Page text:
Directed by Scott Bates and Lee Alliston
Distributed by Exile Media Group
Offering a quick, cheap and effective method of delivering cinematic frights, the “found footage” subgenre continues to thrive as works of wildly varying quality fly at us from all over the globe. Now, straight from Great Britain comes Scott Bates and Lee Alliston’s home-grown The Tapes.
In the interest of refusing to fritter away too many more precious moments of personal existence on this particular fecal nugget, let’s just get straight to the point: The Tapes is awful. Inexcusably, inexorably, mind-searingly awful.
The film operates under the pretense that what the audience is witnessing are legitimate tapes chronicling the shocking fate of three teenagers who went missing back in 2008. For some reason, the parents have now decided that 2011 is the right time to let the public see what happened to them, though we’re told quite plainly in the opening moments that the police do not condone or approve of the material being made public. Not that it matters.
Said trio of teens are Nathan, Gemma and Dan. Setting out to, of all things, record Gemma’s audition video for submission to the torrid reality television spectacle-of-nonsense Big Brother (or should that be Big Bravvah?), they stop off at a pub to grab a drink. When a local farmer requests that they cease filming, a flippant discussion with a bar employee reveals that the farmer himself is a well known “swinger” who hosts sex parties up at his farm on the weekends.
Pound signs in their eyes, the brain-dead trio come to the conclusion that since they have a couple of cameras on them and it is indeed the weekend, they ought to pop off to the farm where they can find a couple of hidden vantage points from which they can record the ensuing orgy and make some easy cash selling the footage on the internet. Obviously, things aren’t quite so simple so after spending an unrelentingly boring and extensive length of time waiting in the farmer’s barn for something to happen, they realise to their horror that they’ve walked right into the middle of a satanic cult’s ritual grounds. This being a “found footage” flick, it isn’t much of a stretch to assume that it doesn’t end well for them.
Not that that’s a particularly bad thing, as 10 minutes into The Tapes you’ll be wishing that this were merely a quick recording of an automotive disaster, or maybe a Final Destination type show reel of death through which you could witness the recurring, violent demises of these complete and utter imbeciles again and again. No such luck, unfortunately. The less than 80-minute runtime of The Tapes feels like a lifetime, stuck with three of the most hideously unlikable, irredeemable British urban youths to have desecrated the genre’s small screens in quite some time. Wishes for something, ANYTHING, to make them just shut the fuck up and die already go unanswered until the obligatory camera-swinging, scream-filled finale. The film’s frights take the form of repeated situations in which one of the hapless idiots spins around only to be face-to-face with a member of the cult. When said cult member is wearing a goggle-eyed horse mask, though, it’s more apt to screech with mirth than fear.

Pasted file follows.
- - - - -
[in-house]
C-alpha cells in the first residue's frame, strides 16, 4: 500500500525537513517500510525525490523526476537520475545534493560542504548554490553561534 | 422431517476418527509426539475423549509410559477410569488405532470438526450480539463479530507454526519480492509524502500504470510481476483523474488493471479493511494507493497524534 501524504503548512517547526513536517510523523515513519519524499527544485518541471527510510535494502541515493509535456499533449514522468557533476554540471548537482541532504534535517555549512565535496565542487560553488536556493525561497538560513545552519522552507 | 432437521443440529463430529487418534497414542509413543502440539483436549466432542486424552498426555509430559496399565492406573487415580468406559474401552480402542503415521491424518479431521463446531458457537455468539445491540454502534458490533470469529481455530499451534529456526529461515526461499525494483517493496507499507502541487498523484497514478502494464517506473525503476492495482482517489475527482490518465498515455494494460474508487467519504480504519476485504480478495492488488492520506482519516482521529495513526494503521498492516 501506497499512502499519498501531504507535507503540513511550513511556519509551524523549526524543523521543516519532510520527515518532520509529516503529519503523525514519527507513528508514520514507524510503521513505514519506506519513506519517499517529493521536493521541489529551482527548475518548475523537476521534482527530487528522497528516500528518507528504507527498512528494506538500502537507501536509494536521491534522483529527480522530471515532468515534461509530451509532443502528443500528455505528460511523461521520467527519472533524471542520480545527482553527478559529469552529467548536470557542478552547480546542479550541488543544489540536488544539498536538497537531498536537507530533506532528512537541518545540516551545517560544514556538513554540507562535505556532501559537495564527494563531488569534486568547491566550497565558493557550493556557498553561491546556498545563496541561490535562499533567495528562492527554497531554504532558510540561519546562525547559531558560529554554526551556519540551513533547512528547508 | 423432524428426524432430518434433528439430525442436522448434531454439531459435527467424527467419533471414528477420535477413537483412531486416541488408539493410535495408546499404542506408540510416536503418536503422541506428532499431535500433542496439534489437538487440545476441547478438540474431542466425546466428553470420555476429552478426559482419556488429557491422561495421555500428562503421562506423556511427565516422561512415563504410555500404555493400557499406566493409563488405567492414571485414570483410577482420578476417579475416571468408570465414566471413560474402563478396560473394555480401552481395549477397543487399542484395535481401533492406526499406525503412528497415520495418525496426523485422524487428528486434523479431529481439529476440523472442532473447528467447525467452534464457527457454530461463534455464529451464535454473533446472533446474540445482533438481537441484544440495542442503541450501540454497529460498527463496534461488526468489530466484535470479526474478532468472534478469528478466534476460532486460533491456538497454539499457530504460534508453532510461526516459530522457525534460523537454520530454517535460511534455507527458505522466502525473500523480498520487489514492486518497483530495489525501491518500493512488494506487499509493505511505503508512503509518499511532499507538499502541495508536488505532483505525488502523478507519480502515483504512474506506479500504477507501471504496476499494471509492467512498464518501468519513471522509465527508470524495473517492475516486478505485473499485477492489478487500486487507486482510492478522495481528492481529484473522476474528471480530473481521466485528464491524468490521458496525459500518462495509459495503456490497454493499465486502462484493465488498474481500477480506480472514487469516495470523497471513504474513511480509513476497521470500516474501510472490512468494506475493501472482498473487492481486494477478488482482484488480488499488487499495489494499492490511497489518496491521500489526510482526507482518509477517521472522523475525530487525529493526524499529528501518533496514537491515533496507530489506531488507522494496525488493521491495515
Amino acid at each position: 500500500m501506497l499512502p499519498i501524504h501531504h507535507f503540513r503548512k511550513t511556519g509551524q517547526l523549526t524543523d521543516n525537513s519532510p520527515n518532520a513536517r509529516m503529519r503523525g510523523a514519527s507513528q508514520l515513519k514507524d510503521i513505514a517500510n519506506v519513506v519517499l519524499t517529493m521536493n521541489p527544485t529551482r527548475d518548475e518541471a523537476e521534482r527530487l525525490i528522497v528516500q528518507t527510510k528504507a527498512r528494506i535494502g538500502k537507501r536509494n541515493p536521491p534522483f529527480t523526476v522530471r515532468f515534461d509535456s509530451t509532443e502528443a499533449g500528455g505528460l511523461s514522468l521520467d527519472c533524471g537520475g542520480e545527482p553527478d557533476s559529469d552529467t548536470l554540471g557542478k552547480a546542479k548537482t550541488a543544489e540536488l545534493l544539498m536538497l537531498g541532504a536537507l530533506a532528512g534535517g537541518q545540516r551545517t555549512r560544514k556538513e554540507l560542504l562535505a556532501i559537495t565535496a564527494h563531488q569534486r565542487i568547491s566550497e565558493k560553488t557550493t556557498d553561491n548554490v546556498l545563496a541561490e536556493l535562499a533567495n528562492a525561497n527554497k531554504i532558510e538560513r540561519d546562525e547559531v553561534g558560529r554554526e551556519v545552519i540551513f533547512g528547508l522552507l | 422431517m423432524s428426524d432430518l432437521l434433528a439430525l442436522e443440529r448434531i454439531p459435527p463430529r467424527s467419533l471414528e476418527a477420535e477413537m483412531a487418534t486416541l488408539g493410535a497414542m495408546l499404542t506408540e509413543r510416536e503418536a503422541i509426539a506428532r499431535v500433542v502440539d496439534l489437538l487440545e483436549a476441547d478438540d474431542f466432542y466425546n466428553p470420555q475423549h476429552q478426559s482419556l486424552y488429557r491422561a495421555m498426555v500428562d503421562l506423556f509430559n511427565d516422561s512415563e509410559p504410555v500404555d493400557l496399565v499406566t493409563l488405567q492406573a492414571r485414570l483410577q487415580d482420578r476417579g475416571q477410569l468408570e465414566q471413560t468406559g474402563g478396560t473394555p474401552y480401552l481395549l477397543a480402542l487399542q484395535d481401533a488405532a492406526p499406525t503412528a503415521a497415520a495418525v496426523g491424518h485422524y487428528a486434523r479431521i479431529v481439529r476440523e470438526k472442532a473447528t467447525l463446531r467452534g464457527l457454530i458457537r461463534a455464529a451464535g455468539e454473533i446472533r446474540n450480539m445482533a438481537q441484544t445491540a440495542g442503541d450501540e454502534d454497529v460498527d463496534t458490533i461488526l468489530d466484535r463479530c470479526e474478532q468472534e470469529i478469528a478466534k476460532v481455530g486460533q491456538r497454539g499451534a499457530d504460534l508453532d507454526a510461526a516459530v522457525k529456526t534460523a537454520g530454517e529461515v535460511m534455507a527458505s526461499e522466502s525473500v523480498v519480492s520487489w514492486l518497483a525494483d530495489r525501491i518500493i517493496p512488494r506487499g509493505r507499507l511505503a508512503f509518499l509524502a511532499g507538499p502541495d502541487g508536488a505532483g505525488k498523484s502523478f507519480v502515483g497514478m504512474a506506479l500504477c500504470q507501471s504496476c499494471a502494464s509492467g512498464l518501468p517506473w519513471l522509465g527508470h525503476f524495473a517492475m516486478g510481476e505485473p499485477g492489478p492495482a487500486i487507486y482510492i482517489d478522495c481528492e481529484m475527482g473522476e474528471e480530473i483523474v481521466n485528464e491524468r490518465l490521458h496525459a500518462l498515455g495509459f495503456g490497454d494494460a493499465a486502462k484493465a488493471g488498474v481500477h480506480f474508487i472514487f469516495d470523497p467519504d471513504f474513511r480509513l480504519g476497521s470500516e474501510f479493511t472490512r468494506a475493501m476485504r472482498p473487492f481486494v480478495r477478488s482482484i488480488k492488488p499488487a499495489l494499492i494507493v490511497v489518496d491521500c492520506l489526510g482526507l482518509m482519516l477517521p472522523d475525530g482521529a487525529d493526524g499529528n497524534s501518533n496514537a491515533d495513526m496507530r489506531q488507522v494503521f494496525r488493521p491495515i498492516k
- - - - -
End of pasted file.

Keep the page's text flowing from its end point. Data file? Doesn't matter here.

This is completely bottom-of-the-barrel stuff, offering absolutely nothing of any worth in terms of entertainment value, scares, performances, direction, violent shocks, characterisation or imagination. Hell, the name of the cult is even the super-generic “The Brotherhood of Belzeebub” [sic]. If that is meant to be a self-congratulatory joke, it’s one that – like the rest of the film – fails utterly. More likely, it’s simply an indication of the lazy, cynical attitude to the potential returns-to-investment ratio inherent in the subgenre employed by the filmmakers here. Memorable only for how completely dreadful it is (how anyone can think those characters make for suitable protagonists will confound you for days), rather than released to the public The Tapes should have just been erased.
In terms of presentation, Exile Media Group’s release of The Tapes is of perfectly suitable quality for a “found footage” flick, so no complaints there except for the fact you’ll be wishing the audio would cut out after two minutes of listening to the main characters’ inane prattle. In terms of extras, we have a brief behind-the-scenes segment which gives us a few glimpses at casting sessions and scenes in progress. It’s not too bad but offers little insight to the process. Besides that, we have a few short interviews with director Scott Bates and actors Maza, Oceng and Sparkes and a still slideshow to top it all off.
0 out of 5
2 out of 5